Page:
Search results
79


Identification and Characterization of Polyamine Metabolism in Citrus in Response to ‘Candidatus Liberibacter asiaticus’ Infection

Citation
Qifang et al. (2024). Phytopathology®
Names
Ca. Liberibacter asiaticus
Abstract
Citrus Huanglongbing, one of the most devastating citrus diseases, is caused by ‘ Candidatus Liberibacter asiaticus’ ( CLas). Polyamines are aliphatic nitrogen-containing compounds that play important roles in disease resistance and are synthesized primarily by two pathways: an arginine decarboxylation pathway and an ornithine decarboxylation pathway. However, it is unclear whether polyamines play a role in the tolerance of citrus to infection by CLas and, if so, whether one or both of the core

Dynamics of ‘Candidatus Liberibacter asiaticus’ Growth, Concentrations of Reactive Oxygen Species, and Ion Leakage in Huanglongbing-Positive Sweet Orange

Citation
Pandey et al. (2024). Phytopathology® 114 (5)
Names
Ca. Liberibacter asiaticus
Abstract
Citrus Huanglongbing (HLB) caused by ‘ Candidatus Liberibacter asiaticus’ (CLas) is the most devastating citrus disease worldwide. CLas induces systemic and chronic reactive oxygen species (ROS) production, which has been suggested to be a primary cause of cell death in phloem tissues and subsequent HLB symptoms. Mitigating oxidative stress caused by CLas using horticultural approaches has been suggested as a useful strategy to reduce HLB damages. To provide information regarding the applicatio

Hiding in plain sight: a widespread native perennial harbors diverse haplotypes of 'Candidatus Liberibacter solanacearum' and its potato psyllid vector

Citation
Kenney et al. (2024). Phytopathology®
Names
“Liberibacter solanacearum”
Abstract
The unculturable bacterium ‘Candidatus Liberibacter solanacearum’ (CLso) is responsible for a growing number of emerging crop diseases. However, we know little about the diversity and ecology of CLso and its psyllid vectors outside of agricultural systems, which limits our ability to manage crop disease and understand the impacts this pathogen may have on wild plants in natural ecosystems. In North America, CLso is transmitted to crops by the native potato psyllid (Bactericera cockerelli). But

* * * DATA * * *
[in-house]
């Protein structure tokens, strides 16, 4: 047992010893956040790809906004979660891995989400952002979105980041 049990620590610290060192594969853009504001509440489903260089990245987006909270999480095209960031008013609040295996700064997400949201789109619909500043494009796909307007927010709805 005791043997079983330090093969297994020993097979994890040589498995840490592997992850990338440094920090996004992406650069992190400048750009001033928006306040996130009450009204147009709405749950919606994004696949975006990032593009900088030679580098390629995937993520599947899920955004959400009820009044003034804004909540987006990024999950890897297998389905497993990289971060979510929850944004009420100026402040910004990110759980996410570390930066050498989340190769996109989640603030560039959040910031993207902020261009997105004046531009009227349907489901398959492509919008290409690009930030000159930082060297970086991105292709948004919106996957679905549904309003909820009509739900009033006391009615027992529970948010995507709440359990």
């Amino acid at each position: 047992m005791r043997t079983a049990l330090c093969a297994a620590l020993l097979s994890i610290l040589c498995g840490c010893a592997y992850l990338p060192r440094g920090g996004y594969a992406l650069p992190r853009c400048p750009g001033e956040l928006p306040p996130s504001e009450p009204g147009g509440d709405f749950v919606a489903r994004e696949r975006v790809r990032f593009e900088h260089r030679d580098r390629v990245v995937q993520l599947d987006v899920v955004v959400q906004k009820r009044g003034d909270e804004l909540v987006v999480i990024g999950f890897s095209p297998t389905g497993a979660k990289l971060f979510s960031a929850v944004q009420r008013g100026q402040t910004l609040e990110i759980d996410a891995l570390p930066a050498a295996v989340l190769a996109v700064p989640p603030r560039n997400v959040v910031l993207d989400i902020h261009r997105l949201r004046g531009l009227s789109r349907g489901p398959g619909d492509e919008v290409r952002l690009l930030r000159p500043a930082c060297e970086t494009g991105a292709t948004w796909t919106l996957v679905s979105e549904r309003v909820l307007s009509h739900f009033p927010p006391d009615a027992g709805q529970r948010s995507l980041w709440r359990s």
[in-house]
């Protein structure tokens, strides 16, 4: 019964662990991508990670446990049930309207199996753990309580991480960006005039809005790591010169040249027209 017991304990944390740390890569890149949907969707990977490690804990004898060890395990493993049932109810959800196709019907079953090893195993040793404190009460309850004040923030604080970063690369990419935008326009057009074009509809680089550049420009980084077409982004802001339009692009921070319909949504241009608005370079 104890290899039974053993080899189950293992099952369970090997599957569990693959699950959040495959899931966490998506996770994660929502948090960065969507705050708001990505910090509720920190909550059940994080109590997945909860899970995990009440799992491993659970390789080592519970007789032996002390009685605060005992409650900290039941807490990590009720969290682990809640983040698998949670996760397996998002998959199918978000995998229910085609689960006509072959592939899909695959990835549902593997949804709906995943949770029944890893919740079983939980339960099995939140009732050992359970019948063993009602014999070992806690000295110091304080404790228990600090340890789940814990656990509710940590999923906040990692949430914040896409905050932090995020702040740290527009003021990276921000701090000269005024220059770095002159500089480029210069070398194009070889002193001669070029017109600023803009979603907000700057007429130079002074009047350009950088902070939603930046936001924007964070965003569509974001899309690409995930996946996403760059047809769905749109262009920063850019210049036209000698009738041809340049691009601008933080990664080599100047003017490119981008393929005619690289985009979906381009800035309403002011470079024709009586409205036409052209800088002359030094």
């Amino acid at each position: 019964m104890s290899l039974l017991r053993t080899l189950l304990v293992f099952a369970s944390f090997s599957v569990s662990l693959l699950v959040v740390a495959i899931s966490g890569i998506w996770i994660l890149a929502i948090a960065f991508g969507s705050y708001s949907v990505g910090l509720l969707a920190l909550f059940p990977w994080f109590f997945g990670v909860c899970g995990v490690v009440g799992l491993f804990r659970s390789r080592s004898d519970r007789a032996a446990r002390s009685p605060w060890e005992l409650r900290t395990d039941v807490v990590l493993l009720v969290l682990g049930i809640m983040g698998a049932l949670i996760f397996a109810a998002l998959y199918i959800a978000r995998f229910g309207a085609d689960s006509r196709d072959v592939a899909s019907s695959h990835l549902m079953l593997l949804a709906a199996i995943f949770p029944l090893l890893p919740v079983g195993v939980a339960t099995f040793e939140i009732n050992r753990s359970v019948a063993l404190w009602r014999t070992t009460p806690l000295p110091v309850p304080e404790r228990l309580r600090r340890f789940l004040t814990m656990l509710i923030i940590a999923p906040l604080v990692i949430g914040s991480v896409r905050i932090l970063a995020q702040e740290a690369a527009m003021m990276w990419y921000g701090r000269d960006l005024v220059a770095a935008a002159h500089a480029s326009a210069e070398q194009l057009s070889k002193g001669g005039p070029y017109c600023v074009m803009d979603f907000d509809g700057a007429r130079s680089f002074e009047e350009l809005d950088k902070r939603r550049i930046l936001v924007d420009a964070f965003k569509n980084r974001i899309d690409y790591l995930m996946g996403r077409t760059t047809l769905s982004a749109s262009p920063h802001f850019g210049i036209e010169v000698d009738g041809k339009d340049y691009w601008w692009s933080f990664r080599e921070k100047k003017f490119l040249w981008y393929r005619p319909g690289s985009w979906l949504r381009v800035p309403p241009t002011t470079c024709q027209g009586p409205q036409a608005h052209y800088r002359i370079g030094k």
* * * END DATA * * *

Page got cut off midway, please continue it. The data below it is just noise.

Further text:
A ‘Candidatus Liberibacter solanacearum’ Haplotype B-Specific Family of Candidate Bacterial Effectors

Citation
Levy et al. (2023). Phytopathology® 113 (9)
Names
“Liberibacter solanacearum”
Abstract
‘ Candidatus Liberibacter solanacearum’ (Lso) is a phloem-limited pathogen associated with devastating diseases in members of the Solanaceae and Apiaceae and vectored by several psyllid species. Different Lso haplotypes have been identified, and LsoA and LsoB are responsible for diseases in Solanaceae crops. Our efforts are aimed at identifying pathogenicity factors used by this bacterium to thrive in different hosts. Bacterial secreted proteins can play a role in host colonization or the manip

A Perspective on Current Therapeutic Molecule Screening Methods Against ‘Candidatus Liberibacter asiaticus’, the Presumed Causative Agent of Citrus Huanglongbing

Citation
Kennedy et al. (2023). Phytopathology® 113 (7)
Names
Ca. Liberibacter asiaticus
Abstract
Huanglongbing (HLB), referred to as citrus greening disease, is a bacterial disease impacting citrus production worldwide and is fatal to young trees and mature trees of certain varieties. In some areas, the disease is devastating the citrus industry. A successful solution to HLB will be measured in economics: citrus growers need treatments that improve tree health, fruit production, and most importantly, economic yield. The profitability of citrus groves is the ultimate metric that truly matte